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BP poised to settle TNK dispute

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BP poised to settle TNK dispute

By Carola Hoyos in London

Published: September 4 2008 02:21 | Last updated: September 4 2008 02:21

BP is on Thursday expected to sign an agreement aimed at preserving its 50 per cent stake in TNK-BP – Russia’s third-largest oil company – after a power struggle with its local partners that focused attention on the rights of foreign investors in Russia.

The memorandum of understanding, agreed this week by BP’s board, follows a long-running dispute over BP’s most important international venture. It supplies 25 per cent of the company’s oil and gas production.

The outline agreement, steered by Tony Hayward, BP’s chief executive, and chairman Peter Sutherland, was reached after fears that BP’s interest in TNK-BP could be at risk because of its fight with its Russian oligarch partners. BP’s control of TNK-BP had also come under pressure from multiple investigations by the Russian authorities into its labour practices.

Under the deal, the 50-50 equity split of the partnership would remain unchanged. But Robert Dudley, its BP-appointed chief executive who fled Russia in July citing a campaign of harassment against him, would lose his job by the end of the year – a move for which the Russian partners have aggressively campaigned.

The accord, details of which have still fully to be thrashed out, provides an option for an initial public offering, equally shared by each partner, of up to 20 per cent of a subsidiary of TNK-BP. This would meet a key demand of the Russian shareholders, who have pushed for a means to sell at least part of their stake in the joint venture for a full market value.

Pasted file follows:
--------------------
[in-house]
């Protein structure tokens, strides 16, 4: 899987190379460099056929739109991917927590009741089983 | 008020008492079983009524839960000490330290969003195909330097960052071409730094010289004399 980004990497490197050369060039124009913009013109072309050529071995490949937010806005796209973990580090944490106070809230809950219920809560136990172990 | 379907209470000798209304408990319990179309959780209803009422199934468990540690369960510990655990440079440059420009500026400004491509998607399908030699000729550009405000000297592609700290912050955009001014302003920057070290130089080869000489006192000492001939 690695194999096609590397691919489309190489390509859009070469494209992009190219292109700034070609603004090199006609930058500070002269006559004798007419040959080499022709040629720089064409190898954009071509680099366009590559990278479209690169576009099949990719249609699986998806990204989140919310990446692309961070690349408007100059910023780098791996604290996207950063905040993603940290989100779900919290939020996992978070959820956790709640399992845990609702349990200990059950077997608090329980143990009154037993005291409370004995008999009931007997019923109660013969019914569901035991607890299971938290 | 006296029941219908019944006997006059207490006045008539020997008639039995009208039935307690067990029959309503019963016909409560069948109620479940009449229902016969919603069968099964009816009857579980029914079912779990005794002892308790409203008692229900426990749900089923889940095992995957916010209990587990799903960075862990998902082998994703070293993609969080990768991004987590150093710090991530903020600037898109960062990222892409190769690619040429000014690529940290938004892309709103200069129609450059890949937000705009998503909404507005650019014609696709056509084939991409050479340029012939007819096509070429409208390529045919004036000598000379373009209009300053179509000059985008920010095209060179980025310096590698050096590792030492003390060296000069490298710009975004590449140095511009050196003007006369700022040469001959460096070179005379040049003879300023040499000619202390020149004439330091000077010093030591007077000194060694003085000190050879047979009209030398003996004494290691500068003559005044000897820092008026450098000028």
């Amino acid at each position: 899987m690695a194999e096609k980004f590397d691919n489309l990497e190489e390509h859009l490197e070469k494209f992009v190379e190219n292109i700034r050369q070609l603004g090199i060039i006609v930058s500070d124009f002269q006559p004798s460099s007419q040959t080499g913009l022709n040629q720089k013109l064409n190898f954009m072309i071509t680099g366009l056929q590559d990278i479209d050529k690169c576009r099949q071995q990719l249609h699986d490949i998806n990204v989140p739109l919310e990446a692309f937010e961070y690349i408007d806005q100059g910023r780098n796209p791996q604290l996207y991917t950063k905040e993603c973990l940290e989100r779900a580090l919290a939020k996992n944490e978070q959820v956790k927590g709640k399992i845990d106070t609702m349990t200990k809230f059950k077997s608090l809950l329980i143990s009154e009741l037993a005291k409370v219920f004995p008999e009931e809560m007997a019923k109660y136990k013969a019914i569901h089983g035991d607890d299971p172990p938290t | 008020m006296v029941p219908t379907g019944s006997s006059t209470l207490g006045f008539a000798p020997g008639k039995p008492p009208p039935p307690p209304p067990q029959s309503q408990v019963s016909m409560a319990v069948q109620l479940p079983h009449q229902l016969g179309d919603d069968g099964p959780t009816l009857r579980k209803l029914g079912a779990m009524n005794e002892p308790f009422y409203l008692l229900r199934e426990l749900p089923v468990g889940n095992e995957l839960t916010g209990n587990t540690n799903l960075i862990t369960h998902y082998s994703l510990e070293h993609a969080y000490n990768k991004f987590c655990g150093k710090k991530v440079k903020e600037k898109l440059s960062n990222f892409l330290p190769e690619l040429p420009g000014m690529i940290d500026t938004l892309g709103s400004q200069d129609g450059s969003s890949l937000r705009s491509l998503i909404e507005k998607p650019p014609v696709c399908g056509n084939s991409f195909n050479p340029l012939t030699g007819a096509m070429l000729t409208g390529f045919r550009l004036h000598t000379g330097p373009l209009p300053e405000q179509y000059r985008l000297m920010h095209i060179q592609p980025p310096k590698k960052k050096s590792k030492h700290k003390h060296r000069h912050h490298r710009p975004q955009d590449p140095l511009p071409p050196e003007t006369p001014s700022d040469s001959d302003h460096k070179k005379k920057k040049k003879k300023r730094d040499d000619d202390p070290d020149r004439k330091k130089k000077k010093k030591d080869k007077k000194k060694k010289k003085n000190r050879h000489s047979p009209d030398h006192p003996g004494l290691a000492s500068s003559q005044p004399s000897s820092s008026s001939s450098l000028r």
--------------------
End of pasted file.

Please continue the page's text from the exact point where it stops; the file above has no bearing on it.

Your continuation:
The new chief executive, envisioned to start by early next year, will be nominated by BP and approved by the board of TNK-BP, whose structure will change to end the current gridlock caused by having two sets of five members from each side. The new board will have 11 members, four from each side and three independents. The 14-person management committee will be more than halved.

The deal is critical to BP which has seen its shares suffer from the dispute. “This is a much better outcome for BP than people had expected,” said a senior oil industry executive.

He said the industry had expected BP’s share in TNK-BP to shrink to about 25 per cent without full compensation. “It gives both partners fair treatment, but the IPO details need to be fully disclosed before the deal can be properly analysed.”

Another senior industry figure cautioned that a key test would be how independent the three new directors proved to be.

BP confirmed the discussions were in progress but declined to comment further.

The Russian shareholders – oligarchs Mikhail Fridman, German Khan, Viktor Vekselberg and Len Blavatnik – hold their stake through the Alfa-Access-Renova group. A spokesman for the group said it had no comment to make on any possible agreement.

They have denied any connection to the official inquiries and investigations targeting TNK-BP.

EDITOR’S CHOICE

Lex: Russian expansion – Aug-15

Copyright The Financial Times Limited 2008

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